We drove down Main Street to get to the 3-Mile bridge, passing the water treatment plant. Jacelyn was looking out the window and humming, and I heard her pause and sniff and then she said, "Mama, what did you do?". I laughed and said it wasn't me, it was the building behind us. She was skeptical, and then asked me if I would roll down a window. A couple of moments later she got panicky - "Get the stink out of the car, mama! Get it out!". Once the stench was finally behind us, she settled in for the ride. She wanted me to stop in the middle of the road so she could count the birds on the jetties. She wanted me to make the fog go away so she could see. She wanted to listen to the Rudolph CD. When I finally relented on the Rudolph CD, she only wanted to listen to the song "Misfits".

The ride was a long one. Some statistics:

Road Kill Count: 3 cats, 11 possum, 1 armadillo
Bathroom breaks: 1, although it was a long and stinky one---Jacelyn had an upset tummy
Number of times Jacelyn said "MAMA!": one hundred gazillion
Number of time we listened to "Misfits": also one hundred gazillion

I had spoken with Brian while en route; when he found out that both Jacelyn and myself were in pajamas, he expressed horror and the hope that we would find a place to change before arriving. So we did; we stopped in at a McDonald's to change. We entered the bathroom in pajamas, and emerged looking gorgeous, Jacelyn especially. We arrived at Wal-Mart, where Brian showed Jacelyn off to everyone. She ate up the attention. People would say to her, "Oh, look at you, aren't you cute!" to which she would reply, "Yes, thank you". She got a lot of compliments on her boots (Hello, Kitty cowboy boots, which she wore with a skirt--so cool). She was sweet with Brian but a devil with me, at one point performing a spin kick to my shin, which I would have been more appreciative of the skill involved had she not been kicking me in the shin.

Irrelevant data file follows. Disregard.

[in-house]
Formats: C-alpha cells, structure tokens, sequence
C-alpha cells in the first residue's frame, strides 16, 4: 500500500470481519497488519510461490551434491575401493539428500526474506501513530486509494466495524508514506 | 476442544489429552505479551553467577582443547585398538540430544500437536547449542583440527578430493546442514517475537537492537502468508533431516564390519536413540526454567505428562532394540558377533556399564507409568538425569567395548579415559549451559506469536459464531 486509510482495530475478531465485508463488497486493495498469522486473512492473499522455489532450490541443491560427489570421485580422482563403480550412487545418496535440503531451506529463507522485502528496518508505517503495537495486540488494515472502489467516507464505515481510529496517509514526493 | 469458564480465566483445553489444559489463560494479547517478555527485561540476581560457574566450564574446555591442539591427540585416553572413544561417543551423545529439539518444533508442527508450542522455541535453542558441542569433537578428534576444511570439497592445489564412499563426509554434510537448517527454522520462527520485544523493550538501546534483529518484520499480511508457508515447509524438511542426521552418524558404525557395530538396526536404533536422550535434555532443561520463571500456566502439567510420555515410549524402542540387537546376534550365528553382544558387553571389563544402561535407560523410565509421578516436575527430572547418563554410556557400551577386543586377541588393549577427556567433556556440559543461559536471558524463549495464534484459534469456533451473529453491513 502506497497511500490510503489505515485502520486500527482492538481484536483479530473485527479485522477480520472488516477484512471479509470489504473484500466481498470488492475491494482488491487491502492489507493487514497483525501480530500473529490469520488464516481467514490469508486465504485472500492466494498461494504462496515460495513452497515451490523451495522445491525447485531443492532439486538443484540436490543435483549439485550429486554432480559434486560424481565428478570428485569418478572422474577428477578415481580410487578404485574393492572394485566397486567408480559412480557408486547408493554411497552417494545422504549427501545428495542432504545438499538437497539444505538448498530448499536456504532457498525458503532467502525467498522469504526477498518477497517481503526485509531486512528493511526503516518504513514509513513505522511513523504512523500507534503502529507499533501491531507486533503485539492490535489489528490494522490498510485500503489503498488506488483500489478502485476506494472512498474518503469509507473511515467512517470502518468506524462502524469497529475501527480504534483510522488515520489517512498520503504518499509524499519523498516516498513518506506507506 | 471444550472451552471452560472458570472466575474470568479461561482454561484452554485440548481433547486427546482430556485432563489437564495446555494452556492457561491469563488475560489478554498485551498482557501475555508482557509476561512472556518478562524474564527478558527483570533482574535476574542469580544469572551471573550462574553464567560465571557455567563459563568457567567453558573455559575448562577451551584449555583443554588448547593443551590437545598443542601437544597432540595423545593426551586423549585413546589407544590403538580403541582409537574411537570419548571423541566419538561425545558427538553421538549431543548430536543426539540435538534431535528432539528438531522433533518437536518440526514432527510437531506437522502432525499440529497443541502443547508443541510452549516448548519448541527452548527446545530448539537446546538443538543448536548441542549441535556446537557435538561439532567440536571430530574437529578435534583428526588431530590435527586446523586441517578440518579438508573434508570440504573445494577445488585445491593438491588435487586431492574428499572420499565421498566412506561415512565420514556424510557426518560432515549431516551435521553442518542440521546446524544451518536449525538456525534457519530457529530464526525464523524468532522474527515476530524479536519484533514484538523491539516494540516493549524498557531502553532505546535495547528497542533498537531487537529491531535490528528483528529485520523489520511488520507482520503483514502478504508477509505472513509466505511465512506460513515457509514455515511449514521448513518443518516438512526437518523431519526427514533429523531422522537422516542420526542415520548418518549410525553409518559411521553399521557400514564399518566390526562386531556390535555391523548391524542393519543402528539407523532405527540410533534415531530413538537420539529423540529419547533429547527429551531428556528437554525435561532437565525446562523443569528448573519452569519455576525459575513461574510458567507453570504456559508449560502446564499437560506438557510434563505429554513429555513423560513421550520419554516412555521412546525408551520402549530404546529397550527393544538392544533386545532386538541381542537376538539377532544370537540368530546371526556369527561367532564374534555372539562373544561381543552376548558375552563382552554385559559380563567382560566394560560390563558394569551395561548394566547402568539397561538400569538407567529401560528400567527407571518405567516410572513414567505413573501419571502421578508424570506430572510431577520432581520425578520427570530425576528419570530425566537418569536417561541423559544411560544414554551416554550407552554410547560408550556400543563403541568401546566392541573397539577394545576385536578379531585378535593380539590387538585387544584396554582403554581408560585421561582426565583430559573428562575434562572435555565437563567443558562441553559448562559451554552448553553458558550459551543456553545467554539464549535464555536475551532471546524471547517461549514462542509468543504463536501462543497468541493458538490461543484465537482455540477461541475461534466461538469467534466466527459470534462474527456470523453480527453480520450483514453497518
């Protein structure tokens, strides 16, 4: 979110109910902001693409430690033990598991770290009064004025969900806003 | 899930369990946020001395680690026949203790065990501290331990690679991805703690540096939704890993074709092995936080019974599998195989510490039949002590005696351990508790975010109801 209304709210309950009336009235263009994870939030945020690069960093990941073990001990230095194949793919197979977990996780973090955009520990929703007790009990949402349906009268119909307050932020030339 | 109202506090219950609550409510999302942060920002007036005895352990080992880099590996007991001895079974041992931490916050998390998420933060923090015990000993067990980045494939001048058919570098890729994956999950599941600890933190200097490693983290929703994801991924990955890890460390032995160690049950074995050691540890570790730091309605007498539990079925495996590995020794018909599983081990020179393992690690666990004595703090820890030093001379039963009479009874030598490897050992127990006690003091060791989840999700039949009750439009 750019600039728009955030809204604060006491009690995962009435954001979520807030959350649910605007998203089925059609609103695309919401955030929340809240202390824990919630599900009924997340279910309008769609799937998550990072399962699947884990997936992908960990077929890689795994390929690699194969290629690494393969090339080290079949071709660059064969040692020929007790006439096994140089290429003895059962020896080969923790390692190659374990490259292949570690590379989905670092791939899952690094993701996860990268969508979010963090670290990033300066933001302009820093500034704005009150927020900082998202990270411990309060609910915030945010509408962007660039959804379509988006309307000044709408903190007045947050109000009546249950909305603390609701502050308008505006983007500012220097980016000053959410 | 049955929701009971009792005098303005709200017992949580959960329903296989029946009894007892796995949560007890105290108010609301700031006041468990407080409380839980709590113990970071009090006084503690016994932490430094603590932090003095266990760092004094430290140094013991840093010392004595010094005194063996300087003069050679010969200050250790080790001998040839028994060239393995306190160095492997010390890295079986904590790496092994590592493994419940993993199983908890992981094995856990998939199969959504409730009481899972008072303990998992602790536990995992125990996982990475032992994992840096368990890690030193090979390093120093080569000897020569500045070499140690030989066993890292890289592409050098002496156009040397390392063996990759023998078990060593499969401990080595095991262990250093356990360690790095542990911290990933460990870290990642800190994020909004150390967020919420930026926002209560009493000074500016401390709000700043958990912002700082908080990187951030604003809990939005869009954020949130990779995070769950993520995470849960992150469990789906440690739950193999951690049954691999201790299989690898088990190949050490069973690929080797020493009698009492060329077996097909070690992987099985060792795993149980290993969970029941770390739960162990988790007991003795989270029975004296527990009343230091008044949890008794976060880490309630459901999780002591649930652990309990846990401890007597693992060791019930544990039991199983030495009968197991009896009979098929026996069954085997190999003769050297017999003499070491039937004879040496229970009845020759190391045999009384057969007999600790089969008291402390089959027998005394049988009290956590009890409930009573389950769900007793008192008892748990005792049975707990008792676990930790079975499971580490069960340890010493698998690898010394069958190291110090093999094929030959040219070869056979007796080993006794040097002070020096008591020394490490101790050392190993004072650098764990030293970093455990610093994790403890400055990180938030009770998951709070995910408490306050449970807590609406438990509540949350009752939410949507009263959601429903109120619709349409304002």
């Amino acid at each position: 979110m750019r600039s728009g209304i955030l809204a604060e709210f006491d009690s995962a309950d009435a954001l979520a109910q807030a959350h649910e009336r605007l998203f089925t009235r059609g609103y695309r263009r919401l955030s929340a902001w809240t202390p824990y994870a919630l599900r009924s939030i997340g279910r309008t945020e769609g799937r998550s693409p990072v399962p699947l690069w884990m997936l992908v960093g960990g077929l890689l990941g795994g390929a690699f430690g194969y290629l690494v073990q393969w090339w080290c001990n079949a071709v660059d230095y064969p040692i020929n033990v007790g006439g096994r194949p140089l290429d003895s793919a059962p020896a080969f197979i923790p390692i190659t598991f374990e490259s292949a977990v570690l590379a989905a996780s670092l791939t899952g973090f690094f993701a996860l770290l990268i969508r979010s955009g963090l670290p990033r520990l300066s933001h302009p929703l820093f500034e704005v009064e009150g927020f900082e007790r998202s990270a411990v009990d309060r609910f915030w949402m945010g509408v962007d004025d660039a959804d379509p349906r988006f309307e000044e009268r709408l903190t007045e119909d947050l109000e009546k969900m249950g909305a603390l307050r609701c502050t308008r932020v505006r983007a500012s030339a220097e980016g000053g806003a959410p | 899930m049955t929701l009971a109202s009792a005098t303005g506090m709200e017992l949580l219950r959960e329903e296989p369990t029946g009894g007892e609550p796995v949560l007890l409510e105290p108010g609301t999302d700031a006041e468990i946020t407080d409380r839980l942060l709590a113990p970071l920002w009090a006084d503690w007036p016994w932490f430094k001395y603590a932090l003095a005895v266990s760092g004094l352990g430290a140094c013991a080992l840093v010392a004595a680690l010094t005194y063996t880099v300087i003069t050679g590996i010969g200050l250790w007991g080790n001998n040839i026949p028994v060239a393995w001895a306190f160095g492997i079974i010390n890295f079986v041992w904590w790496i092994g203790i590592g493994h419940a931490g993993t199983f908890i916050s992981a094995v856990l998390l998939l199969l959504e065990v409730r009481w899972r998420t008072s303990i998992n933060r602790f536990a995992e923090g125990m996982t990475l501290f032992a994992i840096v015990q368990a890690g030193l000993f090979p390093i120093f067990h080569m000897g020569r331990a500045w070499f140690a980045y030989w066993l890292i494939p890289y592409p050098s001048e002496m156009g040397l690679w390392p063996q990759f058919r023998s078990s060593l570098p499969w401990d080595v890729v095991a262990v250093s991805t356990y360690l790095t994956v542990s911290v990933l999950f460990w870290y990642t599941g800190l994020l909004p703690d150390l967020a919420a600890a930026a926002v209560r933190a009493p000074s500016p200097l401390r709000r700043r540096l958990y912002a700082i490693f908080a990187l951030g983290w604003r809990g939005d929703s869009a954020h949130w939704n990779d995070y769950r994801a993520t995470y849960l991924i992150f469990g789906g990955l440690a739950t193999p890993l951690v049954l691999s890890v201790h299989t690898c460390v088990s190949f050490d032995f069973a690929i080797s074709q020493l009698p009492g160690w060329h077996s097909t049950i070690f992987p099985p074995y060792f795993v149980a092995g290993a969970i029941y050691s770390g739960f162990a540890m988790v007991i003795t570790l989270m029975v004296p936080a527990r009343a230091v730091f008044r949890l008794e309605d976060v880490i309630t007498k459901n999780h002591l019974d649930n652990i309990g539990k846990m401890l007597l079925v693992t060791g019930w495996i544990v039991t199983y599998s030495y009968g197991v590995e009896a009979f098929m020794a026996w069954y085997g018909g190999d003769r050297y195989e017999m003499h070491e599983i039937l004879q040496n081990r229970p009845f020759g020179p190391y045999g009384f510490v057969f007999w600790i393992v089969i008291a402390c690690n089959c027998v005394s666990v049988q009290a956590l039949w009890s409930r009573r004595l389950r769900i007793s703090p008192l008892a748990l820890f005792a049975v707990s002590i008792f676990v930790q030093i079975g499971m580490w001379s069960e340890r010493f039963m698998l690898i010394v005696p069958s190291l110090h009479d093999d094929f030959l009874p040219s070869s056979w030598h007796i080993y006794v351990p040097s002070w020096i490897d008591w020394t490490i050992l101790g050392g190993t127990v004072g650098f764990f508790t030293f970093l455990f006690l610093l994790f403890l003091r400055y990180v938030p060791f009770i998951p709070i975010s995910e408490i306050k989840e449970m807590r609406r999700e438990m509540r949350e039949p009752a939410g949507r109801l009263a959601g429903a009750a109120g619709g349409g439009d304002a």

We went to the employee lounge in the back of the store. It was very festive - whoever did the decorating wrapped every flat surface in gift wrap - even the walls. Brian introduced us: "This is my daughter Jacelyn. Oh, and this is my wife". I didn't even merit a name - just 'wife'. The food was catered by Sonny's Barbecue. Jacelyn cut open and buttered her own roll, which she then did not eat and squished into little balls. She took the little balls and squished them together, put them on her chin, and said, "Look, mommy, I have a mustache". I was slightly amused.

There was karaoke. Yes, friends, karaoke. It was wrong and it was bad. It wasn't even Christmas karaoke. Two consecutive country songs were 'sung' (using that term very, very loosely), and I was already despairing when the opening strains of "Copacabana" blared over the speakers. I called Jen at work. "Do you hear that?" I asked her, as the Tire and Lube Express manager enthusiastically shook his hips to the music. "Oh, God, yes" she answered.